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Alternative Energy

Nissan Leaf Gets Fuel Economy Rating of 99 MPG



Nissan Leaf fuel economy label

Nissan has finally announced the EPA rating for its Leaf electric compact car. According to the EPA, the 2011 Nissan Leaf gets a combined rating of 99 mpg, which is best-in-class. This figure can be broken down into 106 mpg in city driving and 92 mpg on the highway. The EPA gives the Leaf an official range Leaf 73 miles, which is based on the five-cycle tests using varying driving conditions and climate controls.


EPA Rates THE ALL-ELECTRIC, ZERO-EMISSION, Nissan LEAF ‘Best’ in Class for FUEL Efficiency, Environment

– Nissan LEAF label approved as Nissan prepares for December launch –

FRANKLIN, Tenn. ( Nov. 22, 2010) – The Environmental Protection Agency (EPA) has approved its fuel-economy label for the 100-percent electric Nissan LEAF, rating the vehicle to be “best” in the midsize vehicle class for fuel efficiency and “best” for the environment. The new label shows a best-in-class 99 miles-per-gallon (MPG) equivalent (combined city/highway). The MPG equivalency rating was developed by the EPA as a way to provide a standard so consumers can compare vehicles across the spectrum and make an educated purchase.

The 2011 Nissan LEAF, which uses no gas, was also rated best-in-class for the environment based on emitting zero greenhouse gases or other traditional tailpipe emissions. The label, which will be part of the Nissan LEAF’s Monroney label, is now ready for placement on the vehicles in anticipation of the December launch. After completion of five-cycle testing, the EPA has rated the Nissan LEAF with an MPG equivalent of 106 city, 92 highway for a combined 99 MPGe. This calculation is based on the EPA’s formula of 33.7kW-hrs being equivalent to one gallon gasoline energy. In addition, the label displays a charging time of seven hours on a 240V charge and a driving range of 73 miles, based on the five-cycle tests using varying driving conditions and climate controls. Driving range on the Nissan LEAF, as with all vehicles, varies with real-world driving conditions.

“We’re pleased the label clearly demonstrates the Nissan LEAF to be a best-in-class option, reflecting that it’s a pure electric vehicle, uses no gas, has no tailpipe and has zero emissions,” said Scott Becker, senior vice president, Finance and Administration, Nissan Americas. “The label provides consumers with a tool to compare alternative-fuel vehicles to those with a traditional internal combustion engine and allows them to make an informed purchase decision.”
Sales of the Nissan LEAF will begin in December in California, Oregon, Washington, Arizona and Tennessee. In January 2011, sales begin in Texas and Hawaii, with additional market roll-out continuing later in 2011.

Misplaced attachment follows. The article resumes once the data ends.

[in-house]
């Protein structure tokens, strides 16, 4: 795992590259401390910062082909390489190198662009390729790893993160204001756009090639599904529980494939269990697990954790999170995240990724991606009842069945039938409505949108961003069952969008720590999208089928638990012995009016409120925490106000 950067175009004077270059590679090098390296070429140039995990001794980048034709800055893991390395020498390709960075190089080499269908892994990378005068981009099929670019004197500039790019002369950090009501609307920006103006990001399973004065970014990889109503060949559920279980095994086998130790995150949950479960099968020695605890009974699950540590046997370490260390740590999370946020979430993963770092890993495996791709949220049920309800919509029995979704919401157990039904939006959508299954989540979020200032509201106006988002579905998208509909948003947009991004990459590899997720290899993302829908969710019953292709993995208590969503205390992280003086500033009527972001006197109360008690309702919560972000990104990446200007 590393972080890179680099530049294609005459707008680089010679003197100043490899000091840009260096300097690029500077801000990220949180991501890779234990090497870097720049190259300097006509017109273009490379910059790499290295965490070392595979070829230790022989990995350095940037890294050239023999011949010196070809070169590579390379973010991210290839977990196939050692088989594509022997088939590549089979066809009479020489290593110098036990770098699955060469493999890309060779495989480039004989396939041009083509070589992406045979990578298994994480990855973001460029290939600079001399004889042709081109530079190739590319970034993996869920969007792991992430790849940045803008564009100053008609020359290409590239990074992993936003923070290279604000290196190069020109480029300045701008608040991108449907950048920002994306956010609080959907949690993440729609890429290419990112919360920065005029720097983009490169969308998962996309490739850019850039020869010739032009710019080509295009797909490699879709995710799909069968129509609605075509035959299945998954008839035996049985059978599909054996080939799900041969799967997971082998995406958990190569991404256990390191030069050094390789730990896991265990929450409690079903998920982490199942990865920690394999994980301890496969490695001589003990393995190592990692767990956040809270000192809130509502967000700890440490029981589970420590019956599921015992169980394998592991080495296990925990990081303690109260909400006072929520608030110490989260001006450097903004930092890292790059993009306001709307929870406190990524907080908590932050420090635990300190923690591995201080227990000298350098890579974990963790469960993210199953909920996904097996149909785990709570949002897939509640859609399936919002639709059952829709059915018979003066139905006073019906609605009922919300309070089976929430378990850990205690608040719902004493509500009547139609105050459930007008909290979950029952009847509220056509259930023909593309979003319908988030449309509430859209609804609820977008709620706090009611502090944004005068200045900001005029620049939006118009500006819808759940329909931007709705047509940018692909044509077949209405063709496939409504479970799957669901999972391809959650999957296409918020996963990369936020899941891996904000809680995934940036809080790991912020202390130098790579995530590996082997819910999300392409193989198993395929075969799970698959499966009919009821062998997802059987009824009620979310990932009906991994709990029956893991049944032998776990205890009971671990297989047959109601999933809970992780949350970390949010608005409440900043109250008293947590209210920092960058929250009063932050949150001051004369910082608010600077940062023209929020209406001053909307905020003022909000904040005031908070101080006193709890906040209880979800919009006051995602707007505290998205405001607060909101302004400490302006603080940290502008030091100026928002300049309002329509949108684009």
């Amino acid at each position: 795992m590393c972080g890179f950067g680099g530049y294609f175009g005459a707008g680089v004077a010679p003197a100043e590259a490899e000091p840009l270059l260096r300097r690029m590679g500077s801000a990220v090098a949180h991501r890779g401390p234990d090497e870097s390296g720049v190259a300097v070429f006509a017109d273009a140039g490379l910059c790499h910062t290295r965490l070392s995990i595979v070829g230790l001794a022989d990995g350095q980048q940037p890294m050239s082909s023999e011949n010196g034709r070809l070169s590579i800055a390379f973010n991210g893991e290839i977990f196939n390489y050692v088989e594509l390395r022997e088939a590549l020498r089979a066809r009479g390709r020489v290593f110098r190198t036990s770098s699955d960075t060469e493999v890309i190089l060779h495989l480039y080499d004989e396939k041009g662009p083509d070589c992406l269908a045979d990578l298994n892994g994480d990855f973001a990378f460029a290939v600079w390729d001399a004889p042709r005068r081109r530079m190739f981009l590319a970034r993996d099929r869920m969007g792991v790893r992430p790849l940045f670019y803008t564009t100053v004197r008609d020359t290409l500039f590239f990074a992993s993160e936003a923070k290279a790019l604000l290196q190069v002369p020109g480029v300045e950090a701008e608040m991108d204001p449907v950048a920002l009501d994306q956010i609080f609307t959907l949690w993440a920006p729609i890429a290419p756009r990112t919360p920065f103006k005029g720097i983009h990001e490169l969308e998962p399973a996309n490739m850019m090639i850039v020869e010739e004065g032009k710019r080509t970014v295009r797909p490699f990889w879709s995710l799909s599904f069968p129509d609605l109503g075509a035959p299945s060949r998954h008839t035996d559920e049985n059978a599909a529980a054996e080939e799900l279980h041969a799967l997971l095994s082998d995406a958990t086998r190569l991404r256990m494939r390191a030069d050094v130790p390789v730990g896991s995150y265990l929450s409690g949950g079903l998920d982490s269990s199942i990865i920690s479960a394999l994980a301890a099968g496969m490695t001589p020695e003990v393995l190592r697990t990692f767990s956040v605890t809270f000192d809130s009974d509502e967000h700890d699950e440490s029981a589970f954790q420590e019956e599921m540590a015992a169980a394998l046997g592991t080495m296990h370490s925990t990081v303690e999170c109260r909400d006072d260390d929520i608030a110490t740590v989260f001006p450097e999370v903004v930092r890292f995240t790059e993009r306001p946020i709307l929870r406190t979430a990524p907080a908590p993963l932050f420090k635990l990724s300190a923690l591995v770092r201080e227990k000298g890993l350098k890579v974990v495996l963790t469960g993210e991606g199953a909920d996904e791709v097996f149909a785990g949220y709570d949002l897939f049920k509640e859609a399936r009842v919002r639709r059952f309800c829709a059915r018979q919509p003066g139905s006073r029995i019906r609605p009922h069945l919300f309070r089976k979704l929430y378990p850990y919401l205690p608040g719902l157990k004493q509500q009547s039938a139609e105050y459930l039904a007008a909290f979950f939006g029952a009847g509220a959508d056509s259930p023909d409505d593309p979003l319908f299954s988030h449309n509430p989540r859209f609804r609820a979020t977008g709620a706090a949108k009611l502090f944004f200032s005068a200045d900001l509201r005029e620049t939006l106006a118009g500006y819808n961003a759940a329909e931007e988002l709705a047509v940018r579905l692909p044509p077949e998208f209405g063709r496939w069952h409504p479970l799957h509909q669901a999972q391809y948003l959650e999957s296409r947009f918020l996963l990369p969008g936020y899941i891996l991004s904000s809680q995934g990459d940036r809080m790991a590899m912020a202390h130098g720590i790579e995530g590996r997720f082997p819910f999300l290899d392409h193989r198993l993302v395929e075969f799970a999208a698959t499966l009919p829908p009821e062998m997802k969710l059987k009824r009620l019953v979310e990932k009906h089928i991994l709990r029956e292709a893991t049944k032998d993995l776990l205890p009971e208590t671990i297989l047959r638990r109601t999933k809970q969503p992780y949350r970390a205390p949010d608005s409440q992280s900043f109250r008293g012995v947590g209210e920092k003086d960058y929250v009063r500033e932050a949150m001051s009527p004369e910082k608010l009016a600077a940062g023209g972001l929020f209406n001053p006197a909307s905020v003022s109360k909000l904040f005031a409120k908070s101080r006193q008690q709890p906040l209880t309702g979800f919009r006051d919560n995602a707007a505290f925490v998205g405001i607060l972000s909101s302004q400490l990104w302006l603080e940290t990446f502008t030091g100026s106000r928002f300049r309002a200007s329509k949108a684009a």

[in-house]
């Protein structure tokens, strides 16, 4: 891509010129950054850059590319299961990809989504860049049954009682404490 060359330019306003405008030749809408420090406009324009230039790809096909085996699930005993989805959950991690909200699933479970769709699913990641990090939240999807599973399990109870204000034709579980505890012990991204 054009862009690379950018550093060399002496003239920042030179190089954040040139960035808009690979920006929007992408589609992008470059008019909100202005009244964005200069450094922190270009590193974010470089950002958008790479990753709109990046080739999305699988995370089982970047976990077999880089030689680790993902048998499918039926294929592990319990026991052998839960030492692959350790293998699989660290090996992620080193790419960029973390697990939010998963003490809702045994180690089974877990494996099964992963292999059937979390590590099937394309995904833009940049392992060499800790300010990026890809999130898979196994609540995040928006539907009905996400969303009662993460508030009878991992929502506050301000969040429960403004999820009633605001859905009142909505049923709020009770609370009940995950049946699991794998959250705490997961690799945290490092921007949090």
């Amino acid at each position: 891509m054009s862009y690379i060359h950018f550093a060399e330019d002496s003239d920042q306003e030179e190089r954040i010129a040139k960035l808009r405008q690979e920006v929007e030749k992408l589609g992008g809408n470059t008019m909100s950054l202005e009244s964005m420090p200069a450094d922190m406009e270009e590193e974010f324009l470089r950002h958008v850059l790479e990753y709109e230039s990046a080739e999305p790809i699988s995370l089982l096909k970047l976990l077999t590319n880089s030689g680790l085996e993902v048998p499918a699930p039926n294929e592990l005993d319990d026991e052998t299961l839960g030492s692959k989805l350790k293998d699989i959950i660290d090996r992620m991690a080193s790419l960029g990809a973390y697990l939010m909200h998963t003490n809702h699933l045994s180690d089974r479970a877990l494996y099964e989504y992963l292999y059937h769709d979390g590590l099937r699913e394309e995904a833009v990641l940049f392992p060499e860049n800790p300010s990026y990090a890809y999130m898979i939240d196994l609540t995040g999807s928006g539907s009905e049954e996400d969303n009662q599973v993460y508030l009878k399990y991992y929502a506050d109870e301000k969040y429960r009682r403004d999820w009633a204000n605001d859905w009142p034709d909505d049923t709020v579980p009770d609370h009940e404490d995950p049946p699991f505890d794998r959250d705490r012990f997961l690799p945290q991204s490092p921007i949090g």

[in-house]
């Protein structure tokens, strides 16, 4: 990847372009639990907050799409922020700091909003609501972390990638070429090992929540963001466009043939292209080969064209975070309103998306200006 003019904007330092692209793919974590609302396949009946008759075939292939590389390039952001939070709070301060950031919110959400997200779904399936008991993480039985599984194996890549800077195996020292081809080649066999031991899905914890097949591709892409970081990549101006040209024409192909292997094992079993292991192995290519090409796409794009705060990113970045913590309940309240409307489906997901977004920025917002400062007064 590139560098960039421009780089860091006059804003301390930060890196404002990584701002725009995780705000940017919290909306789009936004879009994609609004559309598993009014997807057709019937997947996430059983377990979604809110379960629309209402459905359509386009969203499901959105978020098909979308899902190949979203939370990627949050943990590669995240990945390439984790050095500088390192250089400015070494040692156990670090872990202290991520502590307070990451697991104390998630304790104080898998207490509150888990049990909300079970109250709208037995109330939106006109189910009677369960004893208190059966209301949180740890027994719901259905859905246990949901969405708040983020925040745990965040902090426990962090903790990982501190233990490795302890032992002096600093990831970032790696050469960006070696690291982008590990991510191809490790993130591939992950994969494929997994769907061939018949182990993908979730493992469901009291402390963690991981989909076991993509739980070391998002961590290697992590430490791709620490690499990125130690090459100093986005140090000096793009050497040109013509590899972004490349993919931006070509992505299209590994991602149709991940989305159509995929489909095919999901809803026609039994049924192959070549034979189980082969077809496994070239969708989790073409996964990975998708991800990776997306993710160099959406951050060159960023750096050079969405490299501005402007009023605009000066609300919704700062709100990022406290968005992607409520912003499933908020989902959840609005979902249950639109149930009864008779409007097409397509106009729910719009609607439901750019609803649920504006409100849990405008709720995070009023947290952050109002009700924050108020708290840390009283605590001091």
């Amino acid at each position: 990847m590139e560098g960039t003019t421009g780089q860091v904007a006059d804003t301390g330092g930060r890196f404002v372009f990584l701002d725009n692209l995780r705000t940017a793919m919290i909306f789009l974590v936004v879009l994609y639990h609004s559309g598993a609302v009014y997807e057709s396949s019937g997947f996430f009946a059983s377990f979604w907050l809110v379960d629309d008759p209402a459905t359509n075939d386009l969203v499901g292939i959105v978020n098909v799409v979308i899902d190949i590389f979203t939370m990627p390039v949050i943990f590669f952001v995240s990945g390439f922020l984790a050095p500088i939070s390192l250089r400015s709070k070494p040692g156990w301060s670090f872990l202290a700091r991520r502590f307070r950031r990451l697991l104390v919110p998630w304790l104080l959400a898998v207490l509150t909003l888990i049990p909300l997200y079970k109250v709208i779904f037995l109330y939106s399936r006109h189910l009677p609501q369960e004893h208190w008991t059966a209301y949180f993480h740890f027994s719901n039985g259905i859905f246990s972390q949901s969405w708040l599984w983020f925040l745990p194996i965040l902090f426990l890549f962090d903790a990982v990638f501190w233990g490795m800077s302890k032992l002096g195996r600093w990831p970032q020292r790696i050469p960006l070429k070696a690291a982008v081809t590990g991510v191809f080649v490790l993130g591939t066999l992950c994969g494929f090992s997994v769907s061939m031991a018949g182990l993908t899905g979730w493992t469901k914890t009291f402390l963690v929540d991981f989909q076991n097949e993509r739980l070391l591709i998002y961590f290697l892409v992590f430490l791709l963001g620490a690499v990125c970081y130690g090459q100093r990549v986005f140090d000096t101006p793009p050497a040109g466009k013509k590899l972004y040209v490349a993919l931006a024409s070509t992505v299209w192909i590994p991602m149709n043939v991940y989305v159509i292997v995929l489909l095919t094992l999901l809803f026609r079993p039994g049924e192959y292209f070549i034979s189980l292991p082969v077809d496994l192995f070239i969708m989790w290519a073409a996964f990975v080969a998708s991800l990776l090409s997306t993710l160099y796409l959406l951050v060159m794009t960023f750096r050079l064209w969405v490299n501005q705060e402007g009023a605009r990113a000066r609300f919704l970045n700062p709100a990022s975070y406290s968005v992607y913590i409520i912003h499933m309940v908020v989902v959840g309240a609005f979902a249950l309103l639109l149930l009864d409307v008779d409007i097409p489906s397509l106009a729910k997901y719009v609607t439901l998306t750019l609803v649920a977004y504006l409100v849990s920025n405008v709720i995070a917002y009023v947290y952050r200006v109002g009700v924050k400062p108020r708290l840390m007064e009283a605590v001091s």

In North America, Nissan’s operations include automotive styling, engineering, consumer and corporate financing, sales and marketing, distribution and manufacturing. Nissan is dedicated to improving the environment under the Nissan Green Program 2010 and has been recognized as a 2010 ENERGY STAR® Partner of the Year by the U.S Environmental Protection Agency. More information on Nissan in North America, the Nissan LEAF and zero emissions can be found at

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Alternative Energy

Hyundai, Kia Are Adding Solar Panels To Some Vehicles



Hyundai Kia Solar-Charging-car roof

Progress towards the solar-powered car of the future is proceeding… slowly.

Hyundai and Kia have announced plans to add a new solar charging system to some of their vehicles starting in 2019.

Their technology is broken down into three distinct charging systems, each dedicated to a different type of vehicle — traditional gas cars, hybrids and electric vehicles. They will charge the vehicle’s main power source to increase electric power and driving range, and reduce CO2 emissions.

The fist to arrive will be for hybrid vehicles and will add silicon solar panels to the vehicle’s roof. According to the Korean automakers, the system can add between 30 and 60 percent of a battery’s capacity over the course of a day.

Vehicles with a traditional internal combustion engine will use a second-generation system that utilizes semi-transparent solar roof panels mounted on their panoramic sunroof, boosting their battery while still letting light into the cabin.

Finally, the third-generation system will be geared towards battery-electric vehicles, adding lightweight solar panels to both their roof and hood for maximum performance.

Hyundai Kia car Solar roof

Jeong-Gil Park, Executive Vice President of the Engineering and Design Division of Hyundai Motor Group, and the developer of the technology, stated:

“In the future, we expect to see many different types of electricity-generating technologies integrated into our vehicles. The solar roof is the first of these technologies, and will mean that automobiles no longer passively consume energy, but will begin to produce it actively. It is an exciting development for us, designing a technology for vehicle owners to help them shift from being energy users to being energy producers.”

Putting solar panels on the roofs of cars is not a new idea, but it’s never really caught on. It will be interesting to see how Hyundai and Kia fare with their technology.